Readily accessible.

X [h] the stocks,

Things

The stocks were a less harsh punishment than the pillory, in which people died. It was largely abolished in 1816 and then formally terminated in 1837. The last person to be pilloried occurred seven years before. Although the stocks were rarely employed after the first quarter of the century, they survived legally until 1872. 

X [d] I first become aware of myself down in Essex,…

Writing & Reading

These two sentences are among the most poignant in the novel. Magwitch's sad history gathers added force because it is the third in the sequence of arrivals at self-awareness, following Pip's and Joe's.

Tinkers were common figures on the roads in those days. They fixed metal pans, pots, and utensils (they were itinerant, lesser blacksmiths), and hence the mention of the fire that was employed to heat the metals.

X [d] I might have thought it was all lies together…

Writing & Reading

Magwitch's history parallels Pip's in that both begin with variations of desertion (Pip's dead parents and siblings), with having to come to terms with their names, which is to say who they are, with naming things, and with in retrospect the recognition that this moment was the first link in the chain of iron, not gold.

X [w] took him up.

Detained or arrested.

X [d] as much to be pitied as ever I see

Writing & Reading

Pity for Pip motivated Joe to marry Mrs. Joe.

X [d] they measured my head, some on 'em,

Mind

The science of phrenology (Search) was enormously popular and appears not only in Dickens but in other novelists such as Charlotte Brontë and George Eliot. Phrenologists claimed to derive information about the nature of the mind, its psychological, emotional, moral, intellectual, and creative capacities, from the contours of regions of the skul,l and, depending on the practitioner,…

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X [d] giv me tracts what I couldn't read,

Daily Life

The tracts were religious and moral, their purpose being to inculcate beliefs and values that presumably would help the poor improve or at least accept docilely their lot. 

Dickens often assails the self-righteous philanthropy that distributes moral and religious homilies about how to live while ignoring the dreadful conditions determining the lives of the poor, for whom religion i…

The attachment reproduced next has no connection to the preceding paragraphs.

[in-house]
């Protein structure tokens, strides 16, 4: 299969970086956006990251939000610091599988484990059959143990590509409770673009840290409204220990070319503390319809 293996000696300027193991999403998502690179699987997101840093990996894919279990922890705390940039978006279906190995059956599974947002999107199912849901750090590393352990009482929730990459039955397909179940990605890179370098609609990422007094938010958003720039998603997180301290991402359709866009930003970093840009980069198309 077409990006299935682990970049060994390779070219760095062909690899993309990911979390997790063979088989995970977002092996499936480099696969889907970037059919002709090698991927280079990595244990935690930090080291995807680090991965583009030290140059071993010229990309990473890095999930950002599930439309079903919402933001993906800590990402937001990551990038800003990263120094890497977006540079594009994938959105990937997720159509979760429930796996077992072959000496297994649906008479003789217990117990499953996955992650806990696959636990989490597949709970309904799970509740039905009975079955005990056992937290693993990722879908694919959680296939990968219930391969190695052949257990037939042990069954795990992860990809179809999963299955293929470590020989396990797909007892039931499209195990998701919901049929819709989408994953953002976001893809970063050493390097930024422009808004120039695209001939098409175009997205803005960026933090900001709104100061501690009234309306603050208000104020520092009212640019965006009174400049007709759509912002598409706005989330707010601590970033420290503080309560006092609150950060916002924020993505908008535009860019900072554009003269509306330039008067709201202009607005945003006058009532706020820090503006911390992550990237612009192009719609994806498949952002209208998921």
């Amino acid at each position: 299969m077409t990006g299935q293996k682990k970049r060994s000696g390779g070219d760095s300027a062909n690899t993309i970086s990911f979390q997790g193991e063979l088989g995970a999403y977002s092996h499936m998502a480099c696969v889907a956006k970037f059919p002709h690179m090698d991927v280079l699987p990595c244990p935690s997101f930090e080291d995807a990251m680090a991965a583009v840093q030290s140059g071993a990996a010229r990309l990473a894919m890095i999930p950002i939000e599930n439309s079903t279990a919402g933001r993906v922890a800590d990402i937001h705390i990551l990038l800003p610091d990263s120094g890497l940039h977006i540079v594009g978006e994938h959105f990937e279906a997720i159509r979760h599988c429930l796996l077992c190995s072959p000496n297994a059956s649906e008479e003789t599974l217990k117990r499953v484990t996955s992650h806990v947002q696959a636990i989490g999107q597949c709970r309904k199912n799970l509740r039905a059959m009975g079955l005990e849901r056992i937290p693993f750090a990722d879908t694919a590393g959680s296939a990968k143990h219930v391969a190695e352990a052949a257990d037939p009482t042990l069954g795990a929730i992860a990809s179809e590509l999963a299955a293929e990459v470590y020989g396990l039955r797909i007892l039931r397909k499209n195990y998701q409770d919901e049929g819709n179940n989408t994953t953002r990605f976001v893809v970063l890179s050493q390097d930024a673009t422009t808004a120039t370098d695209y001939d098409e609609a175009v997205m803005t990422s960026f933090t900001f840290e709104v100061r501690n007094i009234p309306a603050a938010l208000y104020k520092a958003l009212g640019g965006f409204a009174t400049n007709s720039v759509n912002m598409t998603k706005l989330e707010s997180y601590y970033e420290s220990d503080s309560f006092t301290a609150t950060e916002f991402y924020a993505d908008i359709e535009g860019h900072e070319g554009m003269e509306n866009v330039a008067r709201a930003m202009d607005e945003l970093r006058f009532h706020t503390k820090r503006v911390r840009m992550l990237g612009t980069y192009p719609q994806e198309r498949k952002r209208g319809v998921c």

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X [w] low,

Writing & Reading

As before, descending to the lowest regions of social life. Magwitch is aware that "gentlemen" avoid such matter. Yet Dickens did not avoid it, an express purpose being to educate his audience about what they wished not to know. He is the first English novelist to explore in detail the lives of the urban poor and the slums they inhabited, which he viewed as a disgrace to the nation. 

X [w] hawker,

People

An itinerant seller or simply someone who hawks his wares in the streets of a town by crying out what he has to sell.

X [w] Traveller's Rest,

Places

The sort of cheap lodging or doss-house that, for instance, catered to sailors in port and to other transients. 

X [h] Epsom

Places

Epsom in Surrey is famous since the late 18th c. for its racecourse, which, being "the sport of kings," attracted much of the cream of English society along with more raffish characters, such as Compeyson, who could pass as gentlemen and yet who sought to swindle and steal from the affluent. Lesser thieves such as pickpockets were also drawn to the annual race days.

X [h] a public boarding-school and had learning.

Education

One of the great and exclusive schools in England (our private preparatory schools), such as Eton, Westminster, Harrow, Rugby, etc. These schools educated the entirety of England's male aristocracy and most of its political leadership. The bonds and associations formed in the public schools persisted into adult life.

X [w] booth

Things

A temporary dwelling, roofed by canvas or perhaps boughs, in this instance large enough to house several people for the night.

X [w] sporting

Given to pleasure (he appears to be hosting some gambling); perhaps relaxed in his morality.